I attended the Next Generation Optical Networking conference held annually in Nice, France this past June. Besides learning that Nice, France is a beautiful city and a taxi strike is really inconvenient when traveling, I learned a thing or two about 200 Gbps DWDM wavelengths!
- One of which is that nearly every service provider (at least those presenting at the conference) is testing it, trialing it, or deploying it.
- The second is that even though 200 Gbps wavelengths using 16 QAM modulation is span limited, it can be the perfect solution for a number of service providers; and that a longer span solution may not be immediately needed to drive demand.
This second point partially goes against one of my premises for the adoption of higher speed wavelengths. Historically, at least ONE condition had to be met before demand for a higher speed wavelength entered a growth inflection: It had to be economically better. That is, the price-per-bit-per-kilometer of a 200 Gbps wavelength must be less than that of a 100 Gbps wavelength. However, this condition is not met by 200 Gbps wavelengths, today. Even if a 200 Gbps transponder card is priced the same as a 100 Gbps transponder card, its un-regenerated span length is less than half of that of a 100 Gbps wavelength. This premise of mine is based on historical demand inflection points for the adoption of 10 Gbps, 40 Gbps, and 100 Gbps. Something, I’ve watched for over a decade as an industry analyst.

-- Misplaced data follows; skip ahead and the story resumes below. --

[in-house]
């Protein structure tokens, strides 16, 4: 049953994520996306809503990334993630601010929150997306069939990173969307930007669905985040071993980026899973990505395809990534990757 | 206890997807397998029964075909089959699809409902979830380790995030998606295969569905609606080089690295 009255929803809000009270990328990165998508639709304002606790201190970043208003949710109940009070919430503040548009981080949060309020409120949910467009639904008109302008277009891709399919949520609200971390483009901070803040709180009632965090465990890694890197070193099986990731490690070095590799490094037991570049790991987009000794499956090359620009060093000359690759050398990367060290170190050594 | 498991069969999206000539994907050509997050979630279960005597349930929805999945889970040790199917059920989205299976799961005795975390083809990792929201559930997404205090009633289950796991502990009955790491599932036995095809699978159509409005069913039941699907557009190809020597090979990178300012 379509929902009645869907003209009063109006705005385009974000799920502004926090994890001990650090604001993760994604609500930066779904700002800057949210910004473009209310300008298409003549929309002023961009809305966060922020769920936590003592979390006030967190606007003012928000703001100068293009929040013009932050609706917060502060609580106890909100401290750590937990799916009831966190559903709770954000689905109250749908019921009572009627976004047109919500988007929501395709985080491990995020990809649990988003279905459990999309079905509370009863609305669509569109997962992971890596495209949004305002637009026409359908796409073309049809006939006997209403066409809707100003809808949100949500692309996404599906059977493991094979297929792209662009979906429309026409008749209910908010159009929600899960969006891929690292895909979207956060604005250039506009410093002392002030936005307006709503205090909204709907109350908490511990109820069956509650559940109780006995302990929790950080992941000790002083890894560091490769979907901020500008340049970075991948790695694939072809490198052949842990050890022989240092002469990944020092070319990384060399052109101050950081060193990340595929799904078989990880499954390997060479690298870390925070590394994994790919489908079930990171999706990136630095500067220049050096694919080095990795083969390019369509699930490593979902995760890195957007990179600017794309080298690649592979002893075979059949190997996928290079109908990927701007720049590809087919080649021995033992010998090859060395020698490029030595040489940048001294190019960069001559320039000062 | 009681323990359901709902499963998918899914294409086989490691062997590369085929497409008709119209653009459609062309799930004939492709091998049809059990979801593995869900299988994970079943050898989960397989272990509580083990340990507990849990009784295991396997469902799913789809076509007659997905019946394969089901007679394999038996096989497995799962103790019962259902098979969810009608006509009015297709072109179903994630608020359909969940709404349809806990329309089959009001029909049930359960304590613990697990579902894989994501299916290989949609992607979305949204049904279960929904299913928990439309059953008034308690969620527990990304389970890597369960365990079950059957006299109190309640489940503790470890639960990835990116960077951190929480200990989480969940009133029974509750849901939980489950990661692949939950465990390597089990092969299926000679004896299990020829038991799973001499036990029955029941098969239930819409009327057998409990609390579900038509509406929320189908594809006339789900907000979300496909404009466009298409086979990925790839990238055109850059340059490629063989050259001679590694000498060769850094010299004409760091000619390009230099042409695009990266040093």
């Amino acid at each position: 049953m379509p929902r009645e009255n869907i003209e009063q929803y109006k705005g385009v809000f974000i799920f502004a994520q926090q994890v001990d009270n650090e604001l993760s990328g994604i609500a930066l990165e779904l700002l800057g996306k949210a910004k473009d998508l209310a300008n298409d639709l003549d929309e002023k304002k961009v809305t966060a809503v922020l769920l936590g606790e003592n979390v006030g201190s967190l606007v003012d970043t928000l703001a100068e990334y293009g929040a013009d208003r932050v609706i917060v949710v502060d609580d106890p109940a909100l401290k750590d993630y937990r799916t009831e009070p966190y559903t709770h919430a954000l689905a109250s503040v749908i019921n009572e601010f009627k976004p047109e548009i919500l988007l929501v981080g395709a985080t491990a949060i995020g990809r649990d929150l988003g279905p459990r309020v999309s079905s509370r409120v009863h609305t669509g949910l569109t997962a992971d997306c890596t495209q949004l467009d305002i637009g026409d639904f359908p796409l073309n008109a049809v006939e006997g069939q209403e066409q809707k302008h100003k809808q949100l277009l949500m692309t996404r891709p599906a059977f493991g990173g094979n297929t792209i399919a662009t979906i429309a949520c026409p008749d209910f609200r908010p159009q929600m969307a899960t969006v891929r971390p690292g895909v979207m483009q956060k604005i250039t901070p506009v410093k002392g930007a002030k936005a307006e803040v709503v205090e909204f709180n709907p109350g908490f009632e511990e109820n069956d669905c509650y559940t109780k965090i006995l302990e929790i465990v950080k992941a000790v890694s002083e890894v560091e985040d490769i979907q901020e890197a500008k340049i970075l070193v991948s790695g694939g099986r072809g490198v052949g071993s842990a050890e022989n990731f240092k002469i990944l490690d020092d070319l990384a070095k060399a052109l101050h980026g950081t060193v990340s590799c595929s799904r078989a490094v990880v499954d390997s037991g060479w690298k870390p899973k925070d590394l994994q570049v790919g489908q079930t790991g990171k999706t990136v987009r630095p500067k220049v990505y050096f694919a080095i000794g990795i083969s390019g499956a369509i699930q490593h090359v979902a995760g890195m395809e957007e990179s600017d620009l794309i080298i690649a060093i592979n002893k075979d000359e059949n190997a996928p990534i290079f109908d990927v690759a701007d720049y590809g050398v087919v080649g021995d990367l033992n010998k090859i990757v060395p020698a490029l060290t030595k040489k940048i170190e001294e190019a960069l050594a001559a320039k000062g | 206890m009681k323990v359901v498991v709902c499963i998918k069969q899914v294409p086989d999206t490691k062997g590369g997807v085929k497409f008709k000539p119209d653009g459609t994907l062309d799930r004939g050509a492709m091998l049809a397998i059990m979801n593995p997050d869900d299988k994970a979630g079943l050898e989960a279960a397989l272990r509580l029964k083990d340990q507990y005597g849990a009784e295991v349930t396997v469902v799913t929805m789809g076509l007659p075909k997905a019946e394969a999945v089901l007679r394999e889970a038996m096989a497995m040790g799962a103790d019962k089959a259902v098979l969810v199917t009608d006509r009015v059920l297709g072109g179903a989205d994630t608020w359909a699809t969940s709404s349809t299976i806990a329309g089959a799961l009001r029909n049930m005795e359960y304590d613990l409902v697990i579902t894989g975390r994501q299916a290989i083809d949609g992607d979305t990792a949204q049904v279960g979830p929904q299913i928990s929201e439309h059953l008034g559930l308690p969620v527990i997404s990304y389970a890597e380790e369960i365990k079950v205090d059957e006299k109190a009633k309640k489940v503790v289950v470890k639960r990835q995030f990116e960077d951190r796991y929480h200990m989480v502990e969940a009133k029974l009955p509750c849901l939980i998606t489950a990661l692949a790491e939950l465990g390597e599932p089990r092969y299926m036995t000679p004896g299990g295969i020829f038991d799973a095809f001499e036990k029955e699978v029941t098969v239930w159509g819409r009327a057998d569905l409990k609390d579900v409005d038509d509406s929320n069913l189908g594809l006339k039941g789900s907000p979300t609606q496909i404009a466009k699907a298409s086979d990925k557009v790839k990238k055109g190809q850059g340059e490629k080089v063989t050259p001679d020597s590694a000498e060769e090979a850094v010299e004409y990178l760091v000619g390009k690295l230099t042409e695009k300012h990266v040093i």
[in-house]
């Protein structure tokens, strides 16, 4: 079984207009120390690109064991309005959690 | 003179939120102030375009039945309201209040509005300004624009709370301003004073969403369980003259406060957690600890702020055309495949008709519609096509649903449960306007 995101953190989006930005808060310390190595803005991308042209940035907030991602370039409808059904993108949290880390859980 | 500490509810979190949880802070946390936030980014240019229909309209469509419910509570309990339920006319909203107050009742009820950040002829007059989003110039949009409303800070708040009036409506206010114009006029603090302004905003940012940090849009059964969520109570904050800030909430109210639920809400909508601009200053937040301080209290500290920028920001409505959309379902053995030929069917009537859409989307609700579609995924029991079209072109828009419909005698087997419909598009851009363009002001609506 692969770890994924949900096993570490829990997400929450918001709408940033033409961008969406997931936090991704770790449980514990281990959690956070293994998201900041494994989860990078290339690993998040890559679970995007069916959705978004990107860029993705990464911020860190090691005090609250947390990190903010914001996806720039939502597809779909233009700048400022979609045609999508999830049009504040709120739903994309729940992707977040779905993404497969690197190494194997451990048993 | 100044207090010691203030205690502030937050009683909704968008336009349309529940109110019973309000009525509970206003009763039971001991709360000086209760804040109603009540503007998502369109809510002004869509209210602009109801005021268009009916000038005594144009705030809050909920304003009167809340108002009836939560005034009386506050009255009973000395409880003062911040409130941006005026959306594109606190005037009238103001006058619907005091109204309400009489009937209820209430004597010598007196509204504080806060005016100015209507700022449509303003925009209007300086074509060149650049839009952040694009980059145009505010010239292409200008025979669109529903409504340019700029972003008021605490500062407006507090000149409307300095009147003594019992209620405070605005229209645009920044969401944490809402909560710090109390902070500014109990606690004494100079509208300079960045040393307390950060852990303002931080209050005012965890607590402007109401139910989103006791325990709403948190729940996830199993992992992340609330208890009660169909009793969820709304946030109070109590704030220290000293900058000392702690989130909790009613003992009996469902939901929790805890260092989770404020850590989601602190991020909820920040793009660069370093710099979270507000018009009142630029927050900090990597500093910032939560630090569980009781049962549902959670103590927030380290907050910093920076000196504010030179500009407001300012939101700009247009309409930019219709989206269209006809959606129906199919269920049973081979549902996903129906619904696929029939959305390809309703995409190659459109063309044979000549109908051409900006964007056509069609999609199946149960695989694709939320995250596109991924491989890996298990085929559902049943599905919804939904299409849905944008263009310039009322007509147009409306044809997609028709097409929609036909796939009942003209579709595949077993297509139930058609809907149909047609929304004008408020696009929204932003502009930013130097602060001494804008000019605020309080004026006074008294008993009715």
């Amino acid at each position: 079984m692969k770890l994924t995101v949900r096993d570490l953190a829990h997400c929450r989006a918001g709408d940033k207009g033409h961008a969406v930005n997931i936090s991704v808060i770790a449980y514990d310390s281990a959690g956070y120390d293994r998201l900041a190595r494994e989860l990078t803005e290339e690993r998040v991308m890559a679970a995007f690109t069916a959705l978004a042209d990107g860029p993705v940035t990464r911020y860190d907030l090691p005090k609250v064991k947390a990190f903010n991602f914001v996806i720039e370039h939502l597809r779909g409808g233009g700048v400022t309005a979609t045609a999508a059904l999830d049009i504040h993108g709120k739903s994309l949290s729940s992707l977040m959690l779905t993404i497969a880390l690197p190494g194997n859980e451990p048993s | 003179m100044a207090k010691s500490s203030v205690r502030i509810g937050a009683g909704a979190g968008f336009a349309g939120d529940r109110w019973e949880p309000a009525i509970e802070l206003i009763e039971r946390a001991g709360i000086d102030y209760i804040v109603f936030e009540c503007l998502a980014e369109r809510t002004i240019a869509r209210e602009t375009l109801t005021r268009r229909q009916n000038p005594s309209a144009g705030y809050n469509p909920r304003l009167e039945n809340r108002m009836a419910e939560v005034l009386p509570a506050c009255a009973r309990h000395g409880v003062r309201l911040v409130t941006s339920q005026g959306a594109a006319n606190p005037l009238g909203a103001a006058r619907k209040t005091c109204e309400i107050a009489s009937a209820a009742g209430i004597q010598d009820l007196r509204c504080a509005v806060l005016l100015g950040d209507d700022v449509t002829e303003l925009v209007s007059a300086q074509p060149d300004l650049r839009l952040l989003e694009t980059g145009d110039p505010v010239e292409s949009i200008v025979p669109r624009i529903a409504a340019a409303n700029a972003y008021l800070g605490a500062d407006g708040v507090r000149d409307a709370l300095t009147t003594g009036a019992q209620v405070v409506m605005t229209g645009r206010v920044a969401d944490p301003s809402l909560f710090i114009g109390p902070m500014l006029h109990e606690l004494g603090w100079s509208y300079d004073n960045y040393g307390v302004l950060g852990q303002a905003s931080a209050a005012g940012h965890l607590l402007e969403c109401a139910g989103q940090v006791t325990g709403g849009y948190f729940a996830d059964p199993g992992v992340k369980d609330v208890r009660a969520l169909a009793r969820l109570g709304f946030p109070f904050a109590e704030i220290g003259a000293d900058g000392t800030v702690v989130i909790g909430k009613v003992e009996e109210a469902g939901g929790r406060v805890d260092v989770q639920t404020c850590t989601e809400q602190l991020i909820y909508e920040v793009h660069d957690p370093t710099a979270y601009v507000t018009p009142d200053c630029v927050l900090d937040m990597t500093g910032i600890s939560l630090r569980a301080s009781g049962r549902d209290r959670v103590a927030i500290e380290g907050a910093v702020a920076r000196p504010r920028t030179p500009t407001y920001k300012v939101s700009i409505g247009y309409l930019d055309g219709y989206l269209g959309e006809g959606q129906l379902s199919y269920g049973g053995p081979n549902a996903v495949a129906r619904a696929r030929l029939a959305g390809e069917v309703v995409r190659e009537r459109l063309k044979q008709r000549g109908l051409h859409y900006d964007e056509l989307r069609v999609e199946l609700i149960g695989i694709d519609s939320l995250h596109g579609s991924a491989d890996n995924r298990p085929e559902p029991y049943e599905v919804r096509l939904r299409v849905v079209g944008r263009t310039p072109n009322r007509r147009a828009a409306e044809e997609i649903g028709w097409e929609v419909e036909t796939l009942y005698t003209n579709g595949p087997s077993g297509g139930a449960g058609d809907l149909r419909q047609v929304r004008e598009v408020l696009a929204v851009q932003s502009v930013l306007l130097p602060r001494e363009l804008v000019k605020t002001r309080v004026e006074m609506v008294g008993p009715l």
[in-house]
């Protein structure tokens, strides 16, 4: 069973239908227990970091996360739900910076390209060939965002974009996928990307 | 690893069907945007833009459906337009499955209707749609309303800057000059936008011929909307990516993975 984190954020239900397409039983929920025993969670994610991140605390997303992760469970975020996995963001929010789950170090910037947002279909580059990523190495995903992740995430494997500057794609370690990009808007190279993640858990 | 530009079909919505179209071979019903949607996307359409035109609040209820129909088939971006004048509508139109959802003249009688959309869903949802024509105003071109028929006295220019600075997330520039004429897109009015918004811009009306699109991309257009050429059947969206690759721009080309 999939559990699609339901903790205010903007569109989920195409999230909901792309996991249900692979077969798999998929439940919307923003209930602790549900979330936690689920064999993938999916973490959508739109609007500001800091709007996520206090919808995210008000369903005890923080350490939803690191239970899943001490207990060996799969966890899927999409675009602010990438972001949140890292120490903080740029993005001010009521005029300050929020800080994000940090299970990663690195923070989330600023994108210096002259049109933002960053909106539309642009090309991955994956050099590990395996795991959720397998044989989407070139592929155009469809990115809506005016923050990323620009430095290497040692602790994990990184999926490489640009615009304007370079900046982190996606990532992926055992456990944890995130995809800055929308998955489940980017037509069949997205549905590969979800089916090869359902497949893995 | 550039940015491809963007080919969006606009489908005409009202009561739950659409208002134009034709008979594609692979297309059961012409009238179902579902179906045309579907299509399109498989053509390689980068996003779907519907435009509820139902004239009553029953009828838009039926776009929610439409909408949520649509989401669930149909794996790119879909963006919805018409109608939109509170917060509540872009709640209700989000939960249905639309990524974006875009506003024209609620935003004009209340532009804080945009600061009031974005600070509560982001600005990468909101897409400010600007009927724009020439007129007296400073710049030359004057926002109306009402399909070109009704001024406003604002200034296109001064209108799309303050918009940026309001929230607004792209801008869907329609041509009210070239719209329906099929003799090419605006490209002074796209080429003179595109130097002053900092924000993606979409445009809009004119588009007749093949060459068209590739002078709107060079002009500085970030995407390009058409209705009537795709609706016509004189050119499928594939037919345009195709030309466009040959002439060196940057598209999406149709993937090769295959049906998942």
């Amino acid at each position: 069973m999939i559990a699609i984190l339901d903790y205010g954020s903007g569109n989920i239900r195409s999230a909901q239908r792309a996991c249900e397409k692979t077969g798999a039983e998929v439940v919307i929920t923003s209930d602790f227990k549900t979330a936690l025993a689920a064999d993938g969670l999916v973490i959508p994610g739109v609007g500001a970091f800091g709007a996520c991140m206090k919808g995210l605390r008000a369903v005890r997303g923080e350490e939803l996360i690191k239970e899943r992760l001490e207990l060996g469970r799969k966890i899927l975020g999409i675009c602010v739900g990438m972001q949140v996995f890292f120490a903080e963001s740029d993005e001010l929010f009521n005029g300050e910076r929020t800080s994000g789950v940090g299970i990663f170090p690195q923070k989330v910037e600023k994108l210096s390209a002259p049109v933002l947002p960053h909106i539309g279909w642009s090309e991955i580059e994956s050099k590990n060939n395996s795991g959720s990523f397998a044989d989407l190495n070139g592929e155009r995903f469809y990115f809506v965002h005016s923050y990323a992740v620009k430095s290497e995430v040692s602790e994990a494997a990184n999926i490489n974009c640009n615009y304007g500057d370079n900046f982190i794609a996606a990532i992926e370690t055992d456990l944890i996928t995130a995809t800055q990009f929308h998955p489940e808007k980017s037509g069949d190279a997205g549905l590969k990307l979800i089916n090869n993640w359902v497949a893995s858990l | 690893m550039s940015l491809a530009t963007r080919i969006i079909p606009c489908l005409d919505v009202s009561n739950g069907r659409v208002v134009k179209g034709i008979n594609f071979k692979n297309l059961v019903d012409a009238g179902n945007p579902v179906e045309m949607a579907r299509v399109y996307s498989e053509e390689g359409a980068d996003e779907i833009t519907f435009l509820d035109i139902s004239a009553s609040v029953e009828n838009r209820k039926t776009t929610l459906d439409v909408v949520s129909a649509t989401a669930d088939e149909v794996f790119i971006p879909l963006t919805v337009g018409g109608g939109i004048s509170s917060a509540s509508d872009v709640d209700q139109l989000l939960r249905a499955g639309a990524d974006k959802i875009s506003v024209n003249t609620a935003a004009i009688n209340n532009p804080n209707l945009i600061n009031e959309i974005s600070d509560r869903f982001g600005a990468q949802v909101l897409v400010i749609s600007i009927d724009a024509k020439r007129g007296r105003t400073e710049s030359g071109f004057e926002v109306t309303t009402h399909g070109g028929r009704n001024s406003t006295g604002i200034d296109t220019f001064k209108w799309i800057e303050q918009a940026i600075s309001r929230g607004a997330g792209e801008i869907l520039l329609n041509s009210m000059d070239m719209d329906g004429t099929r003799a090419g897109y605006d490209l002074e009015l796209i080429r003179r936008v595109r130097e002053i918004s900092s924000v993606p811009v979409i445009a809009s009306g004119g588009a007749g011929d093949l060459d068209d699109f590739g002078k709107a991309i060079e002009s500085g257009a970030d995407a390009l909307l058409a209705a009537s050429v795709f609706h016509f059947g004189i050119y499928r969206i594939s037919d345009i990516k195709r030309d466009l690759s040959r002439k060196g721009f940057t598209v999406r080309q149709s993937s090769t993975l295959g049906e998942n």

I still think 200 Gbps demand will truly reach its high point when the technology matures and spans of greater than 1,200 km can be reached. But I now wonder if the demand for 200 Gbps can enter a growth inflection sooner as a result of the growing bandwidth requirements in metro markets.
The best demonstration of this was from a presentation by Takeshi Seki, an Optical Network Technology & Planning Manager at NTT Communications Corporation. He showed a heat map of bandwidth across Japan, and pointed out that the highest bandwidth consumption was in the two metro cities of Tokyo and Osaka, as well as the interconnection between the two cities. Outside of these areas, traffic demand dropped off. This is where NTT would like to use higher wavelength technology at a better price point. This is where 200 Gbps wavelengths fit in for them.
Others mentioned something similar, and as I thought about it, I’m sure other country networks are similar. Especially as content locations de-centralize and get positioned closer to consumers.
Now I get to ponder, whether this will cap the market growth for 100 Gbps DWDM in metro applications…